ImageWith integrated analysis and simulation in the CAD program, “CAD users can increase their productivity and get their products to market faster by utilizing simulation and other analysis earlier in their design process,” according to Joung. “Users expect basic model analysis capabilities in a CAD product, as well as the ability to quickly analyze designs with add-on simulation modules or other products that are integrated seamlessly into the CAD application.”

The importance of integrated analysis and simulation has increased in the past five years, according to Kasprzak. “The scope of engineering is expanding more into analysis,” he said. And while most CAD users don’t expect built-in analysis, “they find it refreshing to see areas like static and modal analysis being delivered as part of the core CAD offering. Model associativity between CAD and analysis ensures that updates ripple through the process,” Kasprzak added.

“If CAD users don’t expect a certain level of analysis capability yet, they certainly will as this becomes the more accepted way to design,” stated Ray. “Market forces are pressuring them to do that because they have to reduce the time to market, reduce the number of prototypes, engineer higher quality and reliability into the product, and find ways to substitute materials that are less costly without sacrificing the ultimate user experience intended for the product,” he said.

Pros and Cons of PLM

Product Lifecycle Management (PLM) continues to be a point of contention between users and vendors. It has advantages in easily managing CAD and other data, but users often find it confusing and are not sure how to effectively implement it while staying productive. Kasprzak believes that most, if not all, companies understand the concept of PLM and its advantages. “The confusion generally arises in understanding available offerings and the best way to implement them. Companies should implement in stages, trying not to do too much, too fast, and select a vendor they can grow with,” he explained.

The problem with PLM, said Bosley, is that PLM decisions involve extremely large corporate-level investments in complex systems and deployments that are difficult to implement with long ROI payback periods. “Individual CAD users probably have little say in the overall decision and adoption of PLM,” Bosley added. “They are along for the ride. What CAD users care about is their productivity — most CAD users are probably not concerned with the PLM issues unless it impacts their individual productivity.”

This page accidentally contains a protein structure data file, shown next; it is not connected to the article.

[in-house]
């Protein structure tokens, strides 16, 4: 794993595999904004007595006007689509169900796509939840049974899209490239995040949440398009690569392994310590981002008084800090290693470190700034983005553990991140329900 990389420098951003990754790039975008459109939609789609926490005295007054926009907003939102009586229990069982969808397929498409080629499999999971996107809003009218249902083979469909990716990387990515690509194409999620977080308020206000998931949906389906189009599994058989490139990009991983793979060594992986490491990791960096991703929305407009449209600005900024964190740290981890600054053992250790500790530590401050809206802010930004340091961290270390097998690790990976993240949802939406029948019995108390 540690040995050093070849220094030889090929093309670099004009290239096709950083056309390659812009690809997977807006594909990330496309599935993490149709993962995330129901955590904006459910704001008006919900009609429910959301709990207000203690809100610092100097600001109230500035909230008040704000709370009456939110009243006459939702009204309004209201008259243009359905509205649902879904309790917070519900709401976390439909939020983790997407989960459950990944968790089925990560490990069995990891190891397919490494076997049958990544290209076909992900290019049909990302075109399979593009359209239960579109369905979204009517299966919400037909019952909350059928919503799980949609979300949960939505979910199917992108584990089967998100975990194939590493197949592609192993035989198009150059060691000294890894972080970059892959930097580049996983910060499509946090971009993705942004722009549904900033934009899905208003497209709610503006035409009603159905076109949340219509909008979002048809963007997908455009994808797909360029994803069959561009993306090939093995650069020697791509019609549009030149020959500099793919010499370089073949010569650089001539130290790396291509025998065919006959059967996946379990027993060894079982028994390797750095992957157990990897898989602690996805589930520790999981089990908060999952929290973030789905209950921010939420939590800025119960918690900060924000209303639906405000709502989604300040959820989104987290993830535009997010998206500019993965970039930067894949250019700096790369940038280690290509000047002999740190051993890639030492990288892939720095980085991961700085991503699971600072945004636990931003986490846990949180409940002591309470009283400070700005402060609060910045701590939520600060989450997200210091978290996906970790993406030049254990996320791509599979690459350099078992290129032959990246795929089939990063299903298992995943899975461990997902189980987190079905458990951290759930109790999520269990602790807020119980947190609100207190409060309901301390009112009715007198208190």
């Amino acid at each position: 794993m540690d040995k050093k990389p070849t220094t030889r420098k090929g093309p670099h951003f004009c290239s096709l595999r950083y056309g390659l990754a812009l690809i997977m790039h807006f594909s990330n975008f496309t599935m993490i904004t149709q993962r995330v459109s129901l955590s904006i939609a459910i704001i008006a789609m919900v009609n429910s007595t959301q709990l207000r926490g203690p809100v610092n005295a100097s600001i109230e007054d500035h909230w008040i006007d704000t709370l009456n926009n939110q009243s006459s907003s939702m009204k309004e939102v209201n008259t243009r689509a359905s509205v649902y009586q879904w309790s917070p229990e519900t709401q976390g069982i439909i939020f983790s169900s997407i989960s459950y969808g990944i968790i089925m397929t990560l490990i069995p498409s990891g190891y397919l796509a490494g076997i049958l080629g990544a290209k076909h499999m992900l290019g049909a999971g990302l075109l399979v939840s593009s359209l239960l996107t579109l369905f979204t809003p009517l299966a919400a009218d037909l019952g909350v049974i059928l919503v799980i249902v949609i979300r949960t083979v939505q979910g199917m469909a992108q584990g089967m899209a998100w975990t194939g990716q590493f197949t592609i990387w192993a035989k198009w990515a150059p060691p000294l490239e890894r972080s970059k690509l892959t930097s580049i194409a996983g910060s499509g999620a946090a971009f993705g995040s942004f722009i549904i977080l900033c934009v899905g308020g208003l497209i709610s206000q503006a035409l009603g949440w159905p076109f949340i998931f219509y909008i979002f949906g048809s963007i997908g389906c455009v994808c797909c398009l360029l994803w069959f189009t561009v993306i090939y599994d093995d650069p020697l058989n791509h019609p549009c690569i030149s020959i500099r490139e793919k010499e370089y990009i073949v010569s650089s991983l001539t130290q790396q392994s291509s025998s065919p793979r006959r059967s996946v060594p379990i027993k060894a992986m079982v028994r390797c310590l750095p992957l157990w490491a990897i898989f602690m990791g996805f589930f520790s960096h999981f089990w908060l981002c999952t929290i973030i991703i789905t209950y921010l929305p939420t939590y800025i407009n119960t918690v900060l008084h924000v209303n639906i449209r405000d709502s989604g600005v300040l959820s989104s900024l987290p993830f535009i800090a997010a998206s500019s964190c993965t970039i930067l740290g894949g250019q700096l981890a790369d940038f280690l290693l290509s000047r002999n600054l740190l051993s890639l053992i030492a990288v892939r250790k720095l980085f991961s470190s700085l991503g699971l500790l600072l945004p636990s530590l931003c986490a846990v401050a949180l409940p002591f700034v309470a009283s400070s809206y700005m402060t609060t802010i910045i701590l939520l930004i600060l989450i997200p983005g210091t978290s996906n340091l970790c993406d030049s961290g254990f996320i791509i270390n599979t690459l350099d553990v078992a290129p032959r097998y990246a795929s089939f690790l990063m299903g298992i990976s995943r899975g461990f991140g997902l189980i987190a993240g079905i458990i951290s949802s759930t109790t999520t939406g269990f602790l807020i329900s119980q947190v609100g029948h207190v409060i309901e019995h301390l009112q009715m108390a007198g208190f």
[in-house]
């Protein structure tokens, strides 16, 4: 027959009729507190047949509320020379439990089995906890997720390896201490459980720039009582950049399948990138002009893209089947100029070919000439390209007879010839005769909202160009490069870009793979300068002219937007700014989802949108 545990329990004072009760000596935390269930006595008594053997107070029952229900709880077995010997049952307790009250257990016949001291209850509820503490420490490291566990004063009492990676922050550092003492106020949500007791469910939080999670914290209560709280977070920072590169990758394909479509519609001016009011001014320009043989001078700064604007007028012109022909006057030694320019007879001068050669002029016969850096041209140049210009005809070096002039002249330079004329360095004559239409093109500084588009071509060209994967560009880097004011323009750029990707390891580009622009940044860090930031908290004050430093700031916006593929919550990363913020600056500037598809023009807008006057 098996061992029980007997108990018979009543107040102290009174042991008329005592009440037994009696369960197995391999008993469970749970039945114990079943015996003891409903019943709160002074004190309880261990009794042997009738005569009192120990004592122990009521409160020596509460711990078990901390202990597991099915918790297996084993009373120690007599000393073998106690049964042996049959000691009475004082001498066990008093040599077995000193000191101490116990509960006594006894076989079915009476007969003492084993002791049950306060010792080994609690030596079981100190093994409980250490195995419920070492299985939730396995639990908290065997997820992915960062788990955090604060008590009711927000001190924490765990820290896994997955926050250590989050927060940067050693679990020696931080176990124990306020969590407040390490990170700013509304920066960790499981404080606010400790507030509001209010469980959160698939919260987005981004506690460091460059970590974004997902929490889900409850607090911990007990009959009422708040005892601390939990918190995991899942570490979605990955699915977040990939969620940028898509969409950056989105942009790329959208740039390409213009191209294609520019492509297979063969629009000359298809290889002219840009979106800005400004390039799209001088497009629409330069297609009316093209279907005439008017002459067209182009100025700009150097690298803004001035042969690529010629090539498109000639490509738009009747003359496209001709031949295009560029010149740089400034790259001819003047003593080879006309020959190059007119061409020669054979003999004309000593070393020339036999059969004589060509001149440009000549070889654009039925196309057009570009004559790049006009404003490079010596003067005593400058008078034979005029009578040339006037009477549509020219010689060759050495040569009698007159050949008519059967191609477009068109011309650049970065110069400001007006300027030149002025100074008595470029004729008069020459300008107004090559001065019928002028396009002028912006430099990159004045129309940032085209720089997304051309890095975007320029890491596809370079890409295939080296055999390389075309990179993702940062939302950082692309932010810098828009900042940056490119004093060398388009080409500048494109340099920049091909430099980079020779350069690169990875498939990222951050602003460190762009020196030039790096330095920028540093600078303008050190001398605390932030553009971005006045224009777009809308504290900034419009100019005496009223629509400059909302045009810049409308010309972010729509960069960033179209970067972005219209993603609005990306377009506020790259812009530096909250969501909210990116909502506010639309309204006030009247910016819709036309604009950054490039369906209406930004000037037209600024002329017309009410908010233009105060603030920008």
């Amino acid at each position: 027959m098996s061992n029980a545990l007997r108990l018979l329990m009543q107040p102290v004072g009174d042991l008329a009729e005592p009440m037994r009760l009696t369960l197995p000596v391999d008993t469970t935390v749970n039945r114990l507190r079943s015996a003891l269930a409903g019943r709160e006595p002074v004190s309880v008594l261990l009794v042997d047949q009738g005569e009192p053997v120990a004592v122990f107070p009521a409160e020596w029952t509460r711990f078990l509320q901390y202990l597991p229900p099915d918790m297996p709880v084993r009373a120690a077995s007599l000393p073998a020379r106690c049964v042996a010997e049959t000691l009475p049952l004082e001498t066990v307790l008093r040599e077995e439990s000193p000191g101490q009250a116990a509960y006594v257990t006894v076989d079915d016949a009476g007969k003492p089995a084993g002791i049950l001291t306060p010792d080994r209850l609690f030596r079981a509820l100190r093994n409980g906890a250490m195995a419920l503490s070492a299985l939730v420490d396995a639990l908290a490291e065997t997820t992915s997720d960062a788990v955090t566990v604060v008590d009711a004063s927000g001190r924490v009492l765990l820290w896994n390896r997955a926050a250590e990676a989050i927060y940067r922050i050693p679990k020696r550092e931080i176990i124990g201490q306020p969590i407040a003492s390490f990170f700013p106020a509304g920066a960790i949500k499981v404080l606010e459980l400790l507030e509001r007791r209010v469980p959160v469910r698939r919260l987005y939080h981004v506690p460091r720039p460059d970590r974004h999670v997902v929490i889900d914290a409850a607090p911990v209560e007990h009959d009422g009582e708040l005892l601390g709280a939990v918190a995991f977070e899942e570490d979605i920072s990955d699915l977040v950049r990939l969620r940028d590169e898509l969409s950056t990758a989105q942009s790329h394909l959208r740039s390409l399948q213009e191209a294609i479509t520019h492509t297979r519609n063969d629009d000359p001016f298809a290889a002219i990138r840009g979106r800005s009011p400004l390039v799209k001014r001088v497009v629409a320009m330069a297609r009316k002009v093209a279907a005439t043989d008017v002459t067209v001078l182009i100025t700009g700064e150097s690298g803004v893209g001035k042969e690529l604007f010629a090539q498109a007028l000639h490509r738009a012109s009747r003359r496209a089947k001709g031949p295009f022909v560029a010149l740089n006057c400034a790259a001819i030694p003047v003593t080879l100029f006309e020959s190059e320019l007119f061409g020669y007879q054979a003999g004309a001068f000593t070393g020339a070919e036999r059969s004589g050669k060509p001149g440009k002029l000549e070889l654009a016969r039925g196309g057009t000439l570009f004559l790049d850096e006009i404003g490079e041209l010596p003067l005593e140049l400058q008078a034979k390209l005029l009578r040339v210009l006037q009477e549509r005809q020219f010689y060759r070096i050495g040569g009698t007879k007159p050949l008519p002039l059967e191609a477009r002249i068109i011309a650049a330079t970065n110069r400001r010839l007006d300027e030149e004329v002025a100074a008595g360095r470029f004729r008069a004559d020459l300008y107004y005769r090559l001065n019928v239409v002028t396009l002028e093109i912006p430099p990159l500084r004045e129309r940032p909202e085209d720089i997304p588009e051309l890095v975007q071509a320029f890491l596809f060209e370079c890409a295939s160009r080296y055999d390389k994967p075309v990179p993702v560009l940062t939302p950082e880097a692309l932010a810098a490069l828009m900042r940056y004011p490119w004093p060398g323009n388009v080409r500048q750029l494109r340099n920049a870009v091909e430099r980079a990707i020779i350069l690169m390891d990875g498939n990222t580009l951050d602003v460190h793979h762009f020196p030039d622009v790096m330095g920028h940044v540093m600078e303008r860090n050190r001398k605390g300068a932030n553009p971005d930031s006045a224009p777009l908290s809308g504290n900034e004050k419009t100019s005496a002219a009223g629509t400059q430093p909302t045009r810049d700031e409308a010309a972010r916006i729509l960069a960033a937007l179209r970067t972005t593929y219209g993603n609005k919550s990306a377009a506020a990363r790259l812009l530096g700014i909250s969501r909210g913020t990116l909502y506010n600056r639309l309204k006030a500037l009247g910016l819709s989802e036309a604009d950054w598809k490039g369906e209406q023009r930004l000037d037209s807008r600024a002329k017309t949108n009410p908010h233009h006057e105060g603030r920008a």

Milliken believes that “everyone is confused by PLM — even those who tout it. I bet you could ask a selection of executives from any CAD vendor — even those with PLM in their name — and you’d get a different explanation of what it is from each of them. PLM is one of those CAD vendor acronyms that was created to sell software and services — lots of services. We think of it as standing for ‘Pay Lots More.’”

Ray agrees that CAD users continue to be confused by PLM. “As many different users that are looking into PLM, there are that many different views of what PLM is and what it isn’t,” Ray said. “It can be very frustrating to someone who’s just trying to get their product out to market. What we find is a high percentage of CAD users out there are really looking for more effective ways to manage design data, which doesn’t necessarily have to come in a CAD file format. It can be PDFs, Word documents, or PowerPoints — all of these need to be captured and included in the design data.”

Usability versus Capabilities

ImageSo, are CAD users ultimately unwilling to compromise between usability and capabilities? Why are users required to choose whether they have an easy-to-use product, or one that provides the capabilities they require to do their job?

“Users are not willing to compromise between usability and powerful design capabilities,” Joung stated. “Product design is continually increasing in complexity, and global competition is putting pressure on discrete manufacturers to deliver better products faster and cheaper. CAD users need the power to complete their entire design task, and they want those capabilities easily accessible,” she said.

The next major step — either evolutionary or revolutionary — in the CAD market should be accessibility, according to Milliken. “What if any engineer in their day-to-day work saw something that could be improved, and they went back to their desk, whipped out a quick conceptual design, did a quick first-pass analysis, and then output a PDF file containing both 3D and 2D data that could be sent around for feedback and discussion? The next step for CAD,” Milliken added, “is less about the features or user interface, and more about getting it out from behind the barriers erected by CAD vendors. Put it in everyone’s hands, keep it simple, and get out of the way.”


NASA Tech Briefs Magazine

This article first appeared in the January, 2008 issue of NASA Tech Briefs Magazine.